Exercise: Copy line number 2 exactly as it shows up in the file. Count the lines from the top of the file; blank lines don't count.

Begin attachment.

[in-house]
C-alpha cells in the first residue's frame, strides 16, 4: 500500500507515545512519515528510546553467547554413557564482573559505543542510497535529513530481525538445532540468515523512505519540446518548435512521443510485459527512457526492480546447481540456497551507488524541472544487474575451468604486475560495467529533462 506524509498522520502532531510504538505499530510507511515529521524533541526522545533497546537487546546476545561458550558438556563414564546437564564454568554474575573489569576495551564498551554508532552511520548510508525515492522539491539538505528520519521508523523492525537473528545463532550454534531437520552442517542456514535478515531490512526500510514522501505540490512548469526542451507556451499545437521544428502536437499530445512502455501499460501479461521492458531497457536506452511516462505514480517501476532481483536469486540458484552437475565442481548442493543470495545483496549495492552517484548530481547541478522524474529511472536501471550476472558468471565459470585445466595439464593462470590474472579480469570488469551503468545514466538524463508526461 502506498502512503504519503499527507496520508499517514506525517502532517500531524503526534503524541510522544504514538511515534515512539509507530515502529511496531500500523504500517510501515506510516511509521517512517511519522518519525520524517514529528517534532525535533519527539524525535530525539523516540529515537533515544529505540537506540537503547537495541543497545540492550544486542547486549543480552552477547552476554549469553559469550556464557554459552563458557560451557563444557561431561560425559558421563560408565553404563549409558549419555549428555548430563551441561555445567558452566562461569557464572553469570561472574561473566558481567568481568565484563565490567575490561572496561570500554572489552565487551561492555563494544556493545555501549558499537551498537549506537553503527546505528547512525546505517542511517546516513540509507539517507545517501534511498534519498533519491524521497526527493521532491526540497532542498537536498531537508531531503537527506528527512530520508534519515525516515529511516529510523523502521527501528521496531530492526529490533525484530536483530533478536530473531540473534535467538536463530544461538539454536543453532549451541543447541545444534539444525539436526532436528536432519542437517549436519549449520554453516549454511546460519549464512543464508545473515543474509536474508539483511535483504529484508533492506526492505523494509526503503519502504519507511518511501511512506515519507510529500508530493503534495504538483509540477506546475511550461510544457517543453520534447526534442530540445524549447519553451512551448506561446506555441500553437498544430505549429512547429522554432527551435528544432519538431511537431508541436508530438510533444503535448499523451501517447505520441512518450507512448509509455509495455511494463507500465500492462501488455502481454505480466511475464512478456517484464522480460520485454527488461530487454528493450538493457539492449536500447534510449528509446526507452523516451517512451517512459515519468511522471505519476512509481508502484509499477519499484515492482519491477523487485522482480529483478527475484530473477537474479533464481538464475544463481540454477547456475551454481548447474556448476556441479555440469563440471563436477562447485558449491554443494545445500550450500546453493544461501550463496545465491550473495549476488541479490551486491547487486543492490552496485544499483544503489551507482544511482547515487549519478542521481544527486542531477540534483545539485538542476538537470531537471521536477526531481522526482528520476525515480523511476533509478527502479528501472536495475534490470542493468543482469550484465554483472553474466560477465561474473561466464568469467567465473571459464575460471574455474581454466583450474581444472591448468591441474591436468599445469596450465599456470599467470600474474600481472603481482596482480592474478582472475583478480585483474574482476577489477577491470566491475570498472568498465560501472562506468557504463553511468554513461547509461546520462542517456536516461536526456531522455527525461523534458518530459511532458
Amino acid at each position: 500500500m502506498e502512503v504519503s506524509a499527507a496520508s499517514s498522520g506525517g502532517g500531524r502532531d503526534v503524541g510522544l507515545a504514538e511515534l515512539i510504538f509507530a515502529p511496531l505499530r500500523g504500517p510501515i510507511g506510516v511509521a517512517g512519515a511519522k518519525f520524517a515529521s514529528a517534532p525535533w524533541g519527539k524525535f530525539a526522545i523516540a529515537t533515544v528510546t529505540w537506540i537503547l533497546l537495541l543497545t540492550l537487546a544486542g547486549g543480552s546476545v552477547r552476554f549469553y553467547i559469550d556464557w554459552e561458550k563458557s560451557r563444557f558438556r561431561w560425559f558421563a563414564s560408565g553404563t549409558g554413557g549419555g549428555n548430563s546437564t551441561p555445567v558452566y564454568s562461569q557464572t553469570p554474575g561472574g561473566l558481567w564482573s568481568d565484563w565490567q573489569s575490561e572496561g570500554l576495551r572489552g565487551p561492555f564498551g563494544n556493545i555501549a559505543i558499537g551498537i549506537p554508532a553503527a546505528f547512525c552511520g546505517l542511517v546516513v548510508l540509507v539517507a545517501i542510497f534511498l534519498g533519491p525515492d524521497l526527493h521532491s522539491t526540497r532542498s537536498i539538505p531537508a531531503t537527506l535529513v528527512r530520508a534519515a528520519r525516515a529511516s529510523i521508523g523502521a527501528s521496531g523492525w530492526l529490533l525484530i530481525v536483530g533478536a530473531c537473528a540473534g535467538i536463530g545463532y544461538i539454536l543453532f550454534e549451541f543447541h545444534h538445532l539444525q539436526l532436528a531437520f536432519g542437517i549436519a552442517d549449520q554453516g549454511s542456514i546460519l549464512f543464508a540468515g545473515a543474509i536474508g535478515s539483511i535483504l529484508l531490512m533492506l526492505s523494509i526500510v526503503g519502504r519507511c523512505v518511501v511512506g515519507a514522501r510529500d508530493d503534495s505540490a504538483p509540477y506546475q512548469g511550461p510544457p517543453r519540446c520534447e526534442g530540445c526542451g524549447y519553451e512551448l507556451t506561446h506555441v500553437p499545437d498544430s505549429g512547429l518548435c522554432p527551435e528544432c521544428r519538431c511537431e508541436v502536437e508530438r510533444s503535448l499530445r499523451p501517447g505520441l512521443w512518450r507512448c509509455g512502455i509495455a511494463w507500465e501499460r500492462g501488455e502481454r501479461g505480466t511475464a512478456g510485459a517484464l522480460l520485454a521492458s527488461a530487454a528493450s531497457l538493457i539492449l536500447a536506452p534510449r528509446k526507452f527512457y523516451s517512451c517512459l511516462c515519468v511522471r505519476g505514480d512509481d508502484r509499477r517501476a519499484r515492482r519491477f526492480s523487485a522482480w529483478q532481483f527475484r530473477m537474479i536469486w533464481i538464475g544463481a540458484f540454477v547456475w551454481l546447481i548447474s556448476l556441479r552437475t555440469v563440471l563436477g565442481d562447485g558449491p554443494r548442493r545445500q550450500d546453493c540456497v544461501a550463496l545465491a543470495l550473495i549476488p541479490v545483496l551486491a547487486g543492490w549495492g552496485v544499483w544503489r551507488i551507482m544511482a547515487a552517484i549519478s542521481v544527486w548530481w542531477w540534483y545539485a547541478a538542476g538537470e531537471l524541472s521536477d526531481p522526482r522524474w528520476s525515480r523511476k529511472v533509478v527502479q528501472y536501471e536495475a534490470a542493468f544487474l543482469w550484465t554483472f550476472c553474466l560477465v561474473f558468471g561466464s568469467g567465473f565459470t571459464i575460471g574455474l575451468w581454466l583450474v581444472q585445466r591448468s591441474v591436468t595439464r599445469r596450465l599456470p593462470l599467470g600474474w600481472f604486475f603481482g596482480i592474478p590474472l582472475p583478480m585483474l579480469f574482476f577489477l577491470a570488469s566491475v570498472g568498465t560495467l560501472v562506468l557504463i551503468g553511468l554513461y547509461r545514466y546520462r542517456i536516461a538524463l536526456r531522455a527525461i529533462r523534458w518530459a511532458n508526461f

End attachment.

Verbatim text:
C-alpha cells in the first residue's frame, strides 16, 4: 500500500507515545512519515528510546553467547554413557564482573559505543542510497535529513530481525538445532540468515523512505519540446518548435512521443510485459527512457526492480546447481540456497551507488524541472544487474575451468604486475560495467529533462 506524509498522520502532531510504538505499530510507511515529521524533541526522545533497546537487546546476545561458550558438556563414564546437564564454568554474575573489569576495551564498551554508532552511520548510508525515492522539491539538505528520519521508523523492525537473528545463532550454534531437520552442517542456514535478515531490512526500510514522501505540490512548469526542451507556451499545437521544428502536437499530445512502455501499460501479461521492458531497457536506452511516462505514480517501476532481483536469486540458484552437475565442481548442493543470495545483496549495492552517484548530481547541478522524474529511472536501471550476472558468471565459470585445466595439464593462470590474472579480469570488469551503468545514466538524463508526461 502506498502512503504519503499527507496520508499517514506525517502532517500531524503526534503524541510522544504514538511515534515512539509507530515502529511496531500500523504500517510501515506510516511509521517512517511519522518519525520524517514529528517534532525535533519527539524525535530525539523516540529515537533515544529505540537506540537503547537495541543497545540492550544486542547486549543480552552477547552476554549469553559469550556464557554459552563458557560451557563444557561431561560425559558421563560408565553404563549409558549419555549428555548430563551441561555445567558452566562461569557464572553469570561472574561473566558481567568481568565484563565490567575490561572496561570500554572489552565487551561492555563494544556493545555501549558499537551498537549506537553503527546505528547512525546505517542511517546516513540509507539517507545517501534511498534519498533519491524521497526527493521532491526540497532542498537536498531537508531531503537527506528527512530520508534519515525516515529511516529510523523502521527501528521496531530492526529490533525484530536483530533478536530473531540473534535467538536463530544461538539454536543453532549451541543447541545444534539444525539436526532436528536432519542437517549436519549449520554453516549454511546460519549464512543464508545473515543474509536474508539483511535483504529484508533492506526492505523494509526503503519502504519507511518511501511512506515519507510529500508530493503534495504538483509540477506546475511550461510544457517543453520534447526534442530540445524549447519553451512551448506561446506555441500553437498544430505549429512547429522554432527551435528544432519538431511537431508541436508530438510533444503535448499523451501517447505520441512518450507512448509509455509495455511494463507500465500492462501488455502481454505480466511475464512478456517484464522480460520485454527488461530487454528493450538493457539492449536500447534510449528509446526507452523516451517512451517512459515519468511522471505519476512509481508502484509499477519499484515492482519491477523487485522482480529483478527475484530473477537474479533464481538464475544463481540454477547456475551454481548447474556448476556441479555440469563440471563436477562447485558449491554443494545445500550450500546453493544461501550463496545465491550473495549476488541479490551486491547487486543492490552496485544499483544503489551507482544511482547515487549519478542521481544527486542531477540534483545539485538542476538537470531537471521536477526531481522526482528520476525515480523511476533509478527502479528501472536495475534490470542493468543482469550484465554483472553474466560477465561474473561466464568469467567465473571459464575460471574455474581454466583450474581444472591448468591441474591436468599445469596450465599456470599467470600474474600481472603481482596482480592474478582472475583478480585483474574482476577489477577491470566491475570498472568498465560501472562506468557504463553511468554513461547509461546520462542517456536516461536526456531522455527525461523534458518530459511532458